Social media can be a great tool for making the consumer experience seamless. Brands can use social media to respond in a timely manner,  to keep track of every question, complaint or engagement from a consumer. But, social media alone cannot accomplish a truly seamless experience—that takes a close relationship with all your channels in the marketing team.

All the data collected from social media is useless if it never makes it to the marketing team. Creating an omni-channel experience for your consumers’ means creating a unified customer experience across all channels and social platforms can’t be the only area where personal and seamless interactions between consumer and brand occur. Connections between your brand and your consumers should be made between web, mobile and in-store or in-office actions. To execute this cross-platform strategy, your marketing and social media teams need to be in constant communication.

A few days ago I saw a sponsored ad on Facebook by a well established book store encouraging me to update my personal details relating to their loyalty programme,with an incentive of winning a prize. While attempting to update these details, I noticed that the page was hosted on an insecure site and naturally I was hesitant to proceed with the update so I paused and reported the incident on Twitter (as I knew Twitter was likely to have more of an immediate response than Facebook).

It took over a week to get a response from Twitter  with a reply stating that the social media team was not responsible for removing the pages that were hosted and that the appropriate line manager will be informed if I sent further information via email. The conversation was then ended with the page still getting promoted on facebook. This left me and other twitter followers (who were following the conversation) quite perturbed by the response and needless to say, I have not had any immediate incline to use online channels of this book store, and I have also shared this experience with all of my peers.

Winning the hearts of the customer

In our current digital age, omni-channel is no longer a strategy just for retailers. Social media makes all brands accessible and exchanges seamless. On social media you can reach your consumers, research them and personally engage with them. While not the only part of an omni-channel experience, social media does make an omni-channel strategy viable for any business. The key to winning the heart of the consumer is without a doubt listening  and making smart decisions around the conversations (the real time social intelligence should give the team a heads up on what they need to know about anticipating issues, in the case of the book store example, removing the insecure page that was reported), and last but not least giving the customers a quick response without sacrificing quality for speed.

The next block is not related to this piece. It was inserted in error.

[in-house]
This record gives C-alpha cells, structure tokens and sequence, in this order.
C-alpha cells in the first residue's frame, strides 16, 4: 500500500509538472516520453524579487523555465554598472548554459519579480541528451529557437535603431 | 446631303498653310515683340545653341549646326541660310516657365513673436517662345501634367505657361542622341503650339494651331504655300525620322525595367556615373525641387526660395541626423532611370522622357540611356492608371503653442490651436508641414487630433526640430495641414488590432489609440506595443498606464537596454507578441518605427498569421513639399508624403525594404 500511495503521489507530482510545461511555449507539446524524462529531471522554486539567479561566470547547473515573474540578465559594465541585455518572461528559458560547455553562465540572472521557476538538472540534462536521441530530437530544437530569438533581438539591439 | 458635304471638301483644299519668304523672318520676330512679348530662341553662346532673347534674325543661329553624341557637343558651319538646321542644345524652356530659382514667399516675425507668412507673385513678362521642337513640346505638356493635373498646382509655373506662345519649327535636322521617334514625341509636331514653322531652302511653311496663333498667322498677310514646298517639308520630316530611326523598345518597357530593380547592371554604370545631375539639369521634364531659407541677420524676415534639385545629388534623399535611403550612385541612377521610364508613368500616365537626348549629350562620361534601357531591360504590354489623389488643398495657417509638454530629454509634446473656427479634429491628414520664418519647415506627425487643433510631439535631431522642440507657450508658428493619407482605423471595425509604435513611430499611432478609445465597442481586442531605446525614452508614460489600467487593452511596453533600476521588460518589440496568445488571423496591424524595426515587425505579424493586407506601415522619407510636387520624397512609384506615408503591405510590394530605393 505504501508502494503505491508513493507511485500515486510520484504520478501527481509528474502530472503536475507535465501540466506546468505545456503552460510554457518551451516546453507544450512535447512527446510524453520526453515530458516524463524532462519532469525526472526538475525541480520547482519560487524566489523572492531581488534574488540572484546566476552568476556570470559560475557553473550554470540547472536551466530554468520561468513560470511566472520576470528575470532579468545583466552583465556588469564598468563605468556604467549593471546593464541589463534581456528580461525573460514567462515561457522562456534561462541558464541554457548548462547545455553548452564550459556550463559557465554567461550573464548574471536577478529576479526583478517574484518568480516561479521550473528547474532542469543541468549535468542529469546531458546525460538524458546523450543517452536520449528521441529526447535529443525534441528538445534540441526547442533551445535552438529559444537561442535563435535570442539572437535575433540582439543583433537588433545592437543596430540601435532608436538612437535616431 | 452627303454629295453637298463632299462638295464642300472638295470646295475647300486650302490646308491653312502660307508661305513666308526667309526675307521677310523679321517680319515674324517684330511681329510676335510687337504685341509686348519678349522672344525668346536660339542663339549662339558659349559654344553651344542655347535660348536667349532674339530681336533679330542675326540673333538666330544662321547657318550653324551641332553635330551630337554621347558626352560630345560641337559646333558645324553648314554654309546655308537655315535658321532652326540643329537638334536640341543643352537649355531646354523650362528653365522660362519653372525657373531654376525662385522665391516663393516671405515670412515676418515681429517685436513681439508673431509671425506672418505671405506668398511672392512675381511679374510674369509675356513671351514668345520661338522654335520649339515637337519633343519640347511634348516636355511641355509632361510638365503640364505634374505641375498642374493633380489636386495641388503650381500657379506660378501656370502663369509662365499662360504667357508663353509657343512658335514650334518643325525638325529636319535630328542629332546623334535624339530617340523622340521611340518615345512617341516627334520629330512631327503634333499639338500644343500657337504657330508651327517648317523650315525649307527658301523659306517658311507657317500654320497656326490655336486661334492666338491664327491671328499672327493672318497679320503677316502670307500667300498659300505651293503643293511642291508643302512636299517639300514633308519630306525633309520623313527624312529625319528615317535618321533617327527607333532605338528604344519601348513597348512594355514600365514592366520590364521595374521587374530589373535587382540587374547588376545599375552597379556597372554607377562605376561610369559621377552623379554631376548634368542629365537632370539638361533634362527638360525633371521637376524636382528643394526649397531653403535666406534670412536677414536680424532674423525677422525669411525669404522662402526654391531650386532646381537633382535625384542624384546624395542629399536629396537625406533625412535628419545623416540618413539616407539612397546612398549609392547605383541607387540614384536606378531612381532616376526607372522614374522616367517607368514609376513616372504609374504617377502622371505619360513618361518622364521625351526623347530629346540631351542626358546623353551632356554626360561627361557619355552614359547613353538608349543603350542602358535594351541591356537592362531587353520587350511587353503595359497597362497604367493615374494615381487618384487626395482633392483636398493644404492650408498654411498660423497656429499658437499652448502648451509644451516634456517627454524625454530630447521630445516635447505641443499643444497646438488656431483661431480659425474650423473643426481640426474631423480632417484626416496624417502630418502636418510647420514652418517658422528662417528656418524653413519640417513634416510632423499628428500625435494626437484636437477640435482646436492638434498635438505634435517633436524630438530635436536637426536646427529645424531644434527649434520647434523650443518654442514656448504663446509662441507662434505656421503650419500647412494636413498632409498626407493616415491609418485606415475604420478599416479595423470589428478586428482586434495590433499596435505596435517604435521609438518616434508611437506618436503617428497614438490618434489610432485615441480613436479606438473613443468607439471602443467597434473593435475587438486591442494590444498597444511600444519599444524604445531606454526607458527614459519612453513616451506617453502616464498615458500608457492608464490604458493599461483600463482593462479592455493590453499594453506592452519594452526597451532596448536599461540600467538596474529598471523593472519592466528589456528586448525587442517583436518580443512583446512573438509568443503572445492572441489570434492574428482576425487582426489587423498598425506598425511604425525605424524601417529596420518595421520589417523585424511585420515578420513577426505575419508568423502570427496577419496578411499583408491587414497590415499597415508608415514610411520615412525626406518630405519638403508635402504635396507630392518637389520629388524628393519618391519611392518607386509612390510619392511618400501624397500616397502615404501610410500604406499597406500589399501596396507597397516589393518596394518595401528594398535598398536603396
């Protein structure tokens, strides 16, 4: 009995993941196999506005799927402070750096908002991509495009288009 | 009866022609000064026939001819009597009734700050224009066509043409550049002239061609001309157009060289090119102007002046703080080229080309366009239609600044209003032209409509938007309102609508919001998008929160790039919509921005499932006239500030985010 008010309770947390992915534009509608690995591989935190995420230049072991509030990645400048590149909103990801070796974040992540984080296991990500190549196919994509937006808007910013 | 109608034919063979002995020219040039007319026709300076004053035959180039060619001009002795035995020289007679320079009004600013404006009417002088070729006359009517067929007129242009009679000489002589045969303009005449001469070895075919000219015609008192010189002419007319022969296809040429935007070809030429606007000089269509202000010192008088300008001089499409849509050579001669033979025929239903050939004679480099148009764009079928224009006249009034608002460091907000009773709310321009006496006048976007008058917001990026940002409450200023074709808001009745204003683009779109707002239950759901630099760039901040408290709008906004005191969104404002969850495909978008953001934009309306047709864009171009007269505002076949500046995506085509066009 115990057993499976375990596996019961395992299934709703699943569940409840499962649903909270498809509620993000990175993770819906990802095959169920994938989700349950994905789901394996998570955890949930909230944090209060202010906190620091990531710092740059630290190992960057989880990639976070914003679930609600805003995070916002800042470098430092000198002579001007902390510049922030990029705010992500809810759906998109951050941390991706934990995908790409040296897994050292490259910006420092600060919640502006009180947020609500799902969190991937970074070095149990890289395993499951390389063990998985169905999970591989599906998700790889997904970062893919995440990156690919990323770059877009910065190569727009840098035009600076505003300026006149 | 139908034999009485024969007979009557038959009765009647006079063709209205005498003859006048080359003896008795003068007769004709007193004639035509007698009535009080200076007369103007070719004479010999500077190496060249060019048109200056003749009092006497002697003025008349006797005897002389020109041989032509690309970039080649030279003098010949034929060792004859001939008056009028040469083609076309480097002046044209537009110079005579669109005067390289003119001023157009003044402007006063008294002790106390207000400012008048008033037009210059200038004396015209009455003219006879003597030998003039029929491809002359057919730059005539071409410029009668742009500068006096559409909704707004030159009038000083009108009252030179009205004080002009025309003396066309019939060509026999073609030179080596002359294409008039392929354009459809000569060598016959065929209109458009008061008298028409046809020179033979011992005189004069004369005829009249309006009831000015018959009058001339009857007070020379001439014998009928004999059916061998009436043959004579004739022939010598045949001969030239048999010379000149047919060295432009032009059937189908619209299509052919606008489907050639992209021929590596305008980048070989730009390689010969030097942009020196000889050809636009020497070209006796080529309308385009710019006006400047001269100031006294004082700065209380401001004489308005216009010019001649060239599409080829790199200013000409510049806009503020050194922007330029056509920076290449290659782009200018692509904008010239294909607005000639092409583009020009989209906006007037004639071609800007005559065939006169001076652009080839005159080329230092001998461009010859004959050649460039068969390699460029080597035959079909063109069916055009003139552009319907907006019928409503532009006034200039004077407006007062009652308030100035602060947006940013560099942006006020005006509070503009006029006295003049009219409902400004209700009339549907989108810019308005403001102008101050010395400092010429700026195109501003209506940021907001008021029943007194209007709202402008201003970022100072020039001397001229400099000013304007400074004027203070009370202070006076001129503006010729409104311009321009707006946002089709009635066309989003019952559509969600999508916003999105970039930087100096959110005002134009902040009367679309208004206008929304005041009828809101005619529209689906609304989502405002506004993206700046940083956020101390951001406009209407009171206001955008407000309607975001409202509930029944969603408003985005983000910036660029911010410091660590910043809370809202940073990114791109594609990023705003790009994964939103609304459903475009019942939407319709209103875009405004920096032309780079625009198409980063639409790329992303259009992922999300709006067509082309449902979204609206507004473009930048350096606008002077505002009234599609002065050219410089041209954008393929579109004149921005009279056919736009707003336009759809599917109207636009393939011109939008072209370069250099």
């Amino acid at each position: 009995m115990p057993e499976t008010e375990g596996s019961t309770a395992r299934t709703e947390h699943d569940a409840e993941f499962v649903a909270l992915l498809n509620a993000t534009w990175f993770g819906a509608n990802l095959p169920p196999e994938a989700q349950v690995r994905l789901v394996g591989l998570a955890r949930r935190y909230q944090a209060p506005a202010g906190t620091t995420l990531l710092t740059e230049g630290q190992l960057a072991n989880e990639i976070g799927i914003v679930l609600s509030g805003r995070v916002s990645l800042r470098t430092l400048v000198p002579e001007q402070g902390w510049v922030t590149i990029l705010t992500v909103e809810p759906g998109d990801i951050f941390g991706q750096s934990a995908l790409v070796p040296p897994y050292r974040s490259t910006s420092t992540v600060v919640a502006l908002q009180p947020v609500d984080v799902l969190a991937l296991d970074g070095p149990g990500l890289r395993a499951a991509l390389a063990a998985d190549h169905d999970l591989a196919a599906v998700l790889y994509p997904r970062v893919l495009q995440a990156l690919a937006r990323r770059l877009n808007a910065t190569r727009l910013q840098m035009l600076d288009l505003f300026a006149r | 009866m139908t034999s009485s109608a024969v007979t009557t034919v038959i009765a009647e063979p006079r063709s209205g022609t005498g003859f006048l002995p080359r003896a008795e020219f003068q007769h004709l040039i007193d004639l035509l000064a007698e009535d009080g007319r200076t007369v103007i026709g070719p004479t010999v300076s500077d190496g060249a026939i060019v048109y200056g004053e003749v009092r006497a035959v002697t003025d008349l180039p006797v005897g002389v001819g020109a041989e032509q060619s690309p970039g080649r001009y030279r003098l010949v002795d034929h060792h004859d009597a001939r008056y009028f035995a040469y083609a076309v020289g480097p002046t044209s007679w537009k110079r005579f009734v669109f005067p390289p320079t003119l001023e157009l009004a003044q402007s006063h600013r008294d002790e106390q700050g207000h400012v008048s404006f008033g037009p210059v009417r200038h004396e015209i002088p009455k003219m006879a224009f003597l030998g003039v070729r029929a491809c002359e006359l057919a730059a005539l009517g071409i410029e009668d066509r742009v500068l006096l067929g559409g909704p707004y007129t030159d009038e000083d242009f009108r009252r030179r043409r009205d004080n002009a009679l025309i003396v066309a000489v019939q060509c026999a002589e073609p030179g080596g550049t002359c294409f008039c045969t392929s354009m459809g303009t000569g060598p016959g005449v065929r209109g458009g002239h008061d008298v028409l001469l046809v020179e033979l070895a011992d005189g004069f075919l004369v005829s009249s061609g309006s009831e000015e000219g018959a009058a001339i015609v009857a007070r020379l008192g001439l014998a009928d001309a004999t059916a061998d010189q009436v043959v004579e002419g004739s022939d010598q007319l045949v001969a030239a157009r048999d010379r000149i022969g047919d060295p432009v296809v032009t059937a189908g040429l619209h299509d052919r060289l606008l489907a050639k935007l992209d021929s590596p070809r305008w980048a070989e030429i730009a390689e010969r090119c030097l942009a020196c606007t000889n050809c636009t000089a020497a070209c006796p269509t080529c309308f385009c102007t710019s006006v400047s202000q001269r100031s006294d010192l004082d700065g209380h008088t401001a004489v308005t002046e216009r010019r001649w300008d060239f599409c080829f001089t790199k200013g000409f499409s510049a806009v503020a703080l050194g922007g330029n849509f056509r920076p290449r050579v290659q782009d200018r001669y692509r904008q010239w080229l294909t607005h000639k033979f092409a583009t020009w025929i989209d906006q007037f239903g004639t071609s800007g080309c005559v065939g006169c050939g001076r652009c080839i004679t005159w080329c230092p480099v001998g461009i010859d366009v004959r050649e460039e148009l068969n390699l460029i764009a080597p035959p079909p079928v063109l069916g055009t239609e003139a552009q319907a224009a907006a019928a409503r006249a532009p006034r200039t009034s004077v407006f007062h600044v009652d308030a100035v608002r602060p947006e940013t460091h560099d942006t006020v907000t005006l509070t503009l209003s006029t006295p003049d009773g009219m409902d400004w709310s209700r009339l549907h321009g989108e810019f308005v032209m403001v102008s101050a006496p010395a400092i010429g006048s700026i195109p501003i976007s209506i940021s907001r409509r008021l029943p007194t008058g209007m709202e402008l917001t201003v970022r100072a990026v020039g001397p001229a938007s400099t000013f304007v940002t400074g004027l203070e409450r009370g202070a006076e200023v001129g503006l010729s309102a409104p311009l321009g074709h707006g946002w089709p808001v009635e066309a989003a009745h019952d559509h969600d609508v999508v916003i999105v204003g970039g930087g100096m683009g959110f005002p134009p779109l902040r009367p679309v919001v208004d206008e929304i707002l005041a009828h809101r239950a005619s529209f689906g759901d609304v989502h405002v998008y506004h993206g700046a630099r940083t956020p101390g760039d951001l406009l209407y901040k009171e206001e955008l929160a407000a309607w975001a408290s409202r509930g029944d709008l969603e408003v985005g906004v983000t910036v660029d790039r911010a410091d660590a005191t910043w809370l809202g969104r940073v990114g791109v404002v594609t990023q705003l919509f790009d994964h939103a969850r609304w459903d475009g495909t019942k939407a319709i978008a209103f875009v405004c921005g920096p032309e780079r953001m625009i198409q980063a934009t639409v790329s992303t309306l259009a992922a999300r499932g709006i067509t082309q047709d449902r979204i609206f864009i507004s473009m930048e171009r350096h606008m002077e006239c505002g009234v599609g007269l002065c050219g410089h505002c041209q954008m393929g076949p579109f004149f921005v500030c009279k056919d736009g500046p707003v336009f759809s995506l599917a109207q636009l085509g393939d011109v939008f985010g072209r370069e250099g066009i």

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Android Go puts reliable smartphones in budget pockets

Nokia, Vodacom and Huawei have all launched entry-level smartphones running the Android Go edition, and all deliver a smooth experience, writes BRYAN TURNER.

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Three new and notable Android Go smartphones have recently hit the market, namely the Nokia 1, the Vodafone Smart Kicka 4 and the Huawei Y3 (2018). These phones run one of the most basic versions of Android while still delivering a fairly smooth user experience.

Historically, consumers purchasing smartphones in the budget bracket would have a hit-and-miss experience with processing speed, smoothness of user interface, and app stability. The Google-supported Android Go edition operating system optimises the user experience by stripping out non-important visual effects to speed up the phone. Thish allows for more memory to be used by apps. 

Google also ensures that all smartphones running Android Go will receive feature and security updates as they are released by Google. This is a major selling point for these smartphones, as users of this smartphone will always be running the latest software, with virtually no manufacturer bloatware.

Vodafone Smart Kicka 4

At the lowest entry-level, the Vodafone Smart Kicka 4 performs well as a communicator for emails and WhatsApp messages. The 4” screen represents a step up for entry-level Android phones, which were previously standardised at 3.5”.

The display is bright and very responsive, while the limited screen real estate leaves the navigation keys off the screen as touch buttons. It uses 3G connectivity, which might seem like an outdated technology, but is good enough to stream SD videos and music. Vodacom has also thrown in some data gifts if the smartphone is activated before the end of September 2018.